Spoken word recognition and production require fast transformations between acoustic, phonological, and conceptual neural representations. Bilinguals perform these transformations in native and non-native languages, deriving unified semantic concepts from equivalent, but acoustically different words. Here we exploit this capacity of bilinguals to investigate input invariant semantic representations in the brain. We acquired EEG data while Dutch subjects, highly proficient in English listened to four monosyllabic and acoustically distinct animal words in both languages (e.g., "paard"-"horse"). Multivariate pattern analysis (MVPA) was applied to identify EEG response patterns that discriminate between individual words within one language (within-language discrimination) and generalize meaning across two languages (across-language generalization). Furthermore, employing two EEG feature selection approaches, we assessed the contribution of temporal and oscillatory EEG features to our classification results. MVPA revealed that within-language discrimination was possible in a broad time-window (~50-620 ms) after word onset probably reflecting acoustic-phonetic and semantic-conceptual differences between the words. Most interestingly, significant across-language generalization was possible around 550-600 ms, suggesting the activation of common semantic-conceptual representations from the Dutch and English nouns. Both types of classification, showed a strong contribution of oscillations below 12 Hz, indicating the importance of low frequency oscillations in the neural representation of individual words and concepts. This study demonstrates the feasibility of MVPA to decode individual spoken words from EEG responses and to assess the spectro-temporal dynamics of their language invariant semantic-conceptual representations. We discuss how this method and results could be relevant to track the neural mechanisms underlying conceptual encoding in comprehension and production.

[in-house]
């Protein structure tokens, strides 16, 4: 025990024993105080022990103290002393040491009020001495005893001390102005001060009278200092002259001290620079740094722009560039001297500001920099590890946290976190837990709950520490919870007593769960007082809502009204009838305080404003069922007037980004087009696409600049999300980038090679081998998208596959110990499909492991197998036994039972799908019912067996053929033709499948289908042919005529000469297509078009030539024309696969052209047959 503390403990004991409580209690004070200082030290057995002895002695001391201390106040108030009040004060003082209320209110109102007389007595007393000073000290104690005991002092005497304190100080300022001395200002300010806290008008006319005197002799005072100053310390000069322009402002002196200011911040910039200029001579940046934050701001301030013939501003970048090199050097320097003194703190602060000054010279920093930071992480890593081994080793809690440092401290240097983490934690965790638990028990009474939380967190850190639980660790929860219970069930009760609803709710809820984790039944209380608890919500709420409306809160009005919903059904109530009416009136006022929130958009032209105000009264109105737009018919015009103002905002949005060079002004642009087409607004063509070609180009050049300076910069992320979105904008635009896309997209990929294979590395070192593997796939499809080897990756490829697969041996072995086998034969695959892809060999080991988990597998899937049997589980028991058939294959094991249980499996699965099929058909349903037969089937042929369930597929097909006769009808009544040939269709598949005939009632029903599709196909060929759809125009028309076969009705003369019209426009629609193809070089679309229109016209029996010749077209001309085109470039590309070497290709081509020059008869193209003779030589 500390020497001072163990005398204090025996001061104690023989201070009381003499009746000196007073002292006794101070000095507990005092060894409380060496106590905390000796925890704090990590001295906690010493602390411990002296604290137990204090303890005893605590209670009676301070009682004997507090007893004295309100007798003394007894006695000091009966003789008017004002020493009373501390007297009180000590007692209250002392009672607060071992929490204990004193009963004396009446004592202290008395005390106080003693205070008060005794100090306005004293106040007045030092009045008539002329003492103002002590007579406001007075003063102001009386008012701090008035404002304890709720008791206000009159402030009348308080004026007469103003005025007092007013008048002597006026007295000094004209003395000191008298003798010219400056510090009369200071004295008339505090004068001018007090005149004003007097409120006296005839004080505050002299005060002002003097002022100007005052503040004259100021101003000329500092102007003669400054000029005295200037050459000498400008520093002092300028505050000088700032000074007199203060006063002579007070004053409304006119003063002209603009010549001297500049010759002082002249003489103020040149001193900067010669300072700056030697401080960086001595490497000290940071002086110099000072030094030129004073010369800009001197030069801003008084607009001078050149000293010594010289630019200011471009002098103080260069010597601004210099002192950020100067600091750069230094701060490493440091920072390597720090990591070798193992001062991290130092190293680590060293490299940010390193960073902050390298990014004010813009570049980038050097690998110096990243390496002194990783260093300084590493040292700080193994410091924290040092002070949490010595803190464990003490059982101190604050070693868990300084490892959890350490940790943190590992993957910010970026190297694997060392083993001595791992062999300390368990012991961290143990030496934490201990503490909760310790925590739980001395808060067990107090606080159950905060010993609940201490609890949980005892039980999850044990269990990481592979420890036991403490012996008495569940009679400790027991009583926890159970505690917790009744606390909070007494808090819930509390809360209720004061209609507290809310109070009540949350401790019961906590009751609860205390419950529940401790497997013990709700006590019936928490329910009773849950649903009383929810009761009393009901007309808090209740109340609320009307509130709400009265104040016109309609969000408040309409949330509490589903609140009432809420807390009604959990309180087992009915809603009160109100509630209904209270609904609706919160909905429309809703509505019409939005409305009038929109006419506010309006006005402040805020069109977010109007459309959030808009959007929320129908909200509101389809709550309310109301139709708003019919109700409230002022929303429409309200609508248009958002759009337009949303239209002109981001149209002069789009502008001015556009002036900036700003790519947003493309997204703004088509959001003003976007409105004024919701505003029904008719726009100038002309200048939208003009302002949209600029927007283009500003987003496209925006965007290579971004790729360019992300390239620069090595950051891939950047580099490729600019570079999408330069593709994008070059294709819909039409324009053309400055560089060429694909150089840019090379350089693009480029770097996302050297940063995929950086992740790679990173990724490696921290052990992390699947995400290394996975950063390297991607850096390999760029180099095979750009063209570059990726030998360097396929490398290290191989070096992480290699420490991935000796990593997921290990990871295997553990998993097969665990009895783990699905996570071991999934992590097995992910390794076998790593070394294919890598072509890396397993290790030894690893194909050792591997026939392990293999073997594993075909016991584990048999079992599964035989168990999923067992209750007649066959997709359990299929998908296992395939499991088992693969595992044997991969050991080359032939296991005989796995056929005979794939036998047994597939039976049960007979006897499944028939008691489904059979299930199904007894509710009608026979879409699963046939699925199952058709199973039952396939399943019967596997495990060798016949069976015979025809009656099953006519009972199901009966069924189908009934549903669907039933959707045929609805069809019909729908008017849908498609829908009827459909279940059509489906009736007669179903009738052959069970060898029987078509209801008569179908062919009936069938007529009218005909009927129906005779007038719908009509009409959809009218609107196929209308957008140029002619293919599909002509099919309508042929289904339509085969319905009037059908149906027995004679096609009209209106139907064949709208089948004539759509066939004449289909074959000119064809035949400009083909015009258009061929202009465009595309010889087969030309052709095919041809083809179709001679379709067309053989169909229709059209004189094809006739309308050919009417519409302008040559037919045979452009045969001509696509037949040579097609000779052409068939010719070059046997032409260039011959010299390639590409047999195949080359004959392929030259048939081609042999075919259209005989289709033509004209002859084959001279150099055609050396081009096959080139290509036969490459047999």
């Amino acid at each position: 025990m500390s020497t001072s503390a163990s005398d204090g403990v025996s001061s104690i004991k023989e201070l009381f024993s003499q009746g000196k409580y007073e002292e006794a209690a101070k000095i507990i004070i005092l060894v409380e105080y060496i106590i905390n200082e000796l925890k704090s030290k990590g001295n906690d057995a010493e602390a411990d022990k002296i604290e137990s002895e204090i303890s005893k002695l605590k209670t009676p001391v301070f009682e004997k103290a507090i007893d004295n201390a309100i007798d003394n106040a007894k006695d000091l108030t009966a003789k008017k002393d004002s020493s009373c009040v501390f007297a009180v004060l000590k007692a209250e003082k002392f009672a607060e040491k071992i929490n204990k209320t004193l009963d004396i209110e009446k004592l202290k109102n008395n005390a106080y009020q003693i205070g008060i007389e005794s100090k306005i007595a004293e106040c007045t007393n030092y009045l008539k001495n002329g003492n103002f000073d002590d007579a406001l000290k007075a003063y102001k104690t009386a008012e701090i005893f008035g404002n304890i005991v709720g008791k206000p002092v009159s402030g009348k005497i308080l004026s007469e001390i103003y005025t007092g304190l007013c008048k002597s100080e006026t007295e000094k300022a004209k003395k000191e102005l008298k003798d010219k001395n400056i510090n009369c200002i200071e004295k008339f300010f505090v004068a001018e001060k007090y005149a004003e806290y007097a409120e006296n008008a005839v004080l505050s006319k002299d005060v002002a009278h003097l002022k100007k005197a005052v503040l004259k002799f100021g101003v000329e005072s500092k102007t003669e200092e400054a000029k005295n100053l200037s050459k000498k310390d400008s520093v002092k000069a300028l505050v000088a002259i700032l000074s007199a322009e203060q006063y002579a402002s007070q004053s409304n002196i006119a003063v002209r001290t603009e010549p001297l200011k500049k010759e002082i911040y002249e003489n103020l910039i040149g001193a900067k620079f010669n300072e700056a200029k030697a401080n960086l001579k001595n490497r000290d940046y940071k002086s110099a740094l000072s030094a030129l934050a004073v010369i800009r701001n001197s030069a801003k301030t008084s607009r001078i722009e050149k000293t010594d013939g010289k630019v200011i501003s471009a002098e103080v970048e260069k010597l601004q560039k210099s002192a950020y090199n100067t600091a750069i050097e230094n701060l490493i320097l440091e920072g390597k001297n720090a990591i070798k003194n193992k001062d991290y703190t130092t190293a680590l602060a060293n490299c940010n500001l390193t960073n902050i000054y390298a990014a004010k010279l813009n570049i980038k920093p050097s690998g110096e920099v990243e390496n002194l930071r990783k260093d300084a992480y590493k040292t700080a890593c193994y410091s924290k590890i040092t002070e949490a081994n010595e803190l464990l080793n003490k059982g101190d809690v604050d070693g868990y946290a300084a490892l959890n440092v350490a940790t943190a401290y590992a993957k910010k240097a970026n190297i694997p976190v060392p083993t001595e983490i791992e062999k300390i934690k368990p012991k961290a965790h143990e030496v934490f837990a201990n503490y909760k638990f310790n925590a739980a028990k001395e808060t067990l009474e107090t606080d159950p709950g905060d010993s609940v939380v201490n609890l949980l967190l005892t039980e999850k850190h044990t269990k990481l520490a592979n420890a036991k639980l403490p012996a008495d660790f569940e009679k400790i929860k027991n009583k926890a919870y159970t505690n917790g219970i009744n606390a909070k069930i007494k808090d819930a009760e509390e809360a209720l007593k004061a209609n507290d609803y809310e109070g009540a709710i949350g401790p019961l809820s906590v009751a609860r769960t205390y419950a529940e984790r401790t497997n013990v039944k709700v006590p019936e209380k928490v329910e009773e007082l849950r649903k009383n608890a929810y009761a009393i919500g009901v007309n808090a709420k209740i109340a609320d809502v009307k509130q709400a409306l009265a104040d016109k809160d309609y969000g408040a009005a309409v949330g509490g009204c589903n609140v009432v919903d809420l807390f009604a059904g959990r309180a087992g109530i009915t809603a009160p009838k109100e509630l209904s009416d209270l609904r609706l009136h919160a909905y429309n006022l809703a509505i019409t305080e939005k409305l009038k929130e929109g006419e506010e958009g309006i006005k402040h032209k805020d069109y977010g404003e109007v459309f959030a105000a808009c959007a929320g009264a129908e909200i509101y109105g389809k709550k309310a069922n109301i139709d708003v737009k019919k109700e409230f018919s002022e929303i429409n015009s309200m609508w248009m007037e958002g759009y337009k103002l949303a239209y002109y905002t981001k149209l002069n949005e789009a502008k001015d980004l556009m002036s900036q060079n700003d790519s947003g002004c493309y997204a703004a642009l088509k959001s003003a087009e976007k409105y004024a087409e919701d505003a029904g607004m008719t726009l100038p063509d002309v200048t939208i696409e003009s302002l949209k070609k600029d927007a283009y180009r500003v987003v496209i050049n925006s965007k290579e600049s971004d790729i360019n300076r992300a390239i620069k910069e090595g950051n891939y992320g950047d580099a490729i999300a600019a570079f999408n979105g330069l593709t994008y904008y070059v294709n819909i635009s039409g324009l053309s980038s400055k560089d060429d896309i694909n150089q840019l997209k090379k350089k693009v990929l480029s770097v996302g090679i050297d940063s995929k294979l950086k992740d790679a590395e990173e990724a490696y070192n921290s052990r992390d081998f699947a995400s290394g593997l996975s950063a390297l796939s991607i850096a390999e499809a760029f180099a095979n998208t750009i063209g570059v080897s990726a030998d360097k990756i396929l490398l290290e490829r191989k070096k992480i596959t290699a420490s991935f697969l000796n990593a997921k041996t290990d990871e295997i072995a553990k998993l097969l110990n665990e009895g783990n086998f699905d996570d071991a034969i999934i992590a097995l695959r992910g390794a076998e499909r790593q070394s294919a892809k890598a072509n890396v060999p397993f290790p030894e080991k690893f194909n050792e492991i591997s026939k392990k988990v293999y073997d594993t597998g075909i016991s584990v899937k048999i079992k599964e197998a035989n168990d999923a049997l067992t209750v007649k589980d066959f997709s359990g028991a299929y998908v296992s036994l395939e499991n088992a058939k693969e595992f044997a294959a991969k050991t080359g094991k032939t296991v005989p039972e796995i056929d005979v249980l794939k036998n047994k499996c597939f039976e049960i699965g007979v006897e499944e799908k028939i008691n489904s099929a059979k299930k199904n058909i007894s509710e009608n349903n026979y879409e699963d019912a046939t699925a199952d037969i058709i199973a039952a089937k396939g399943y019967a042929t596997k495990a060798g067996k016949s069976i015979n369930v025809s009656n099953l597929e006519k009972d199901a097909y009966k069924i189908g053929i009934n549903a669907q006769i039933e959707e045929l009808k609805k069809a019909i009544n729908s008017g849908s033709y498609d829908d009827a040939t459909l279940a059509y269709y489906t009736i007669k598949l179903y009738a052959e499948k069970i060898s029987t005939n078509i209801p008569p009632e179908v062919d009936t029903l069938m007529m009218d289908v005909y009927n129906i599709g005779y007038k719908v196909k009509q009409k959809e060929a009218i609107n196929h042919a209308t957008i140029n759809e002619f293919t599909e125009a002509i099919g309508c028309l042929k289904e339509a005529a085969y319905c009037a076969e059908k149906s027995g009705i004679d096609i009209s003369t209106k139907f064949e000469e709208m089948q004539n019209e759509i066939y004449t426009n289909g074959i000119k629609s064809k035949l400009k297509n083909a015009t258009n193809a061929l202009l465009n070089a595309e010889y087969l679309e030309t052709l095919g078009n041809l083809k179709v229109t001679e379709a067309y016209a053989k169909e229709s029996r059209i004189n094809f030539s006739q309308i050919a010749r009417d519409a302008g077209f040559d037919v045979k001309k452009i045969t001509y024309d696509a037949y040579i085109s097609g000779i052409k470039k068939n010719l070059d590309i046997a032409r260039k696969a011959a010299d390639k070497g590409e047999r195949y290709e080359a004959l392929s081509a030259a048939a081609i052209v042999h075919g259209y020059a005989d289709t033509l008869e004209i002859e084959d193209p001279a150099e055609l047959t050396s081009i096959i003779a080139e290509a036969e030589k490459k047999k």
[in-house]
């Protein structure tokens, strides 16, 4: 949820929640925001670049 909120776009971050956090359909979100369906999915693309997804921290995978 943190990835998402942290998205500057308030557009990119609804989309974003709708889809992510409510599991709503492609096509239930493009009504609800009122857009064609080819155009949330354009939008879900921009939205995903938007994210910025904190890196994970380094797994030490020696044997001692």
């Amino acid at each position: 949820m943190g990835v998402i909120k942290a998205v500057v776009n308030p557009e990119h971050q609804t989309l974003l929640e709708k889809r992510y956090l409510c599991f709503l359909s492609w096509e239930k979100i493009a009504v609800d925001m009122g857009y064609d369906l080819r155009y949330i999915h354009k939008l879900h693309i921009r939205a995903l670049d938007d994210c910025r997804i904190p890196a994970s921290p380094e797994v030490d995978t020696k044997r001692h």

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- EEG decoding, EEG oscillations, speech perception, spoken word recognition, bilinguals, semantic representations, conceptual representation, ELECTROPHYSIOLOGICAL EVIDENCE, BRAIN OSCILLATIONS, AUDITORY-CORTEX, TIME-COURSE, PATTERN-ANALYSIS, SPEECH, INTEGRATION, RESPONSES, MEMORY, VOICE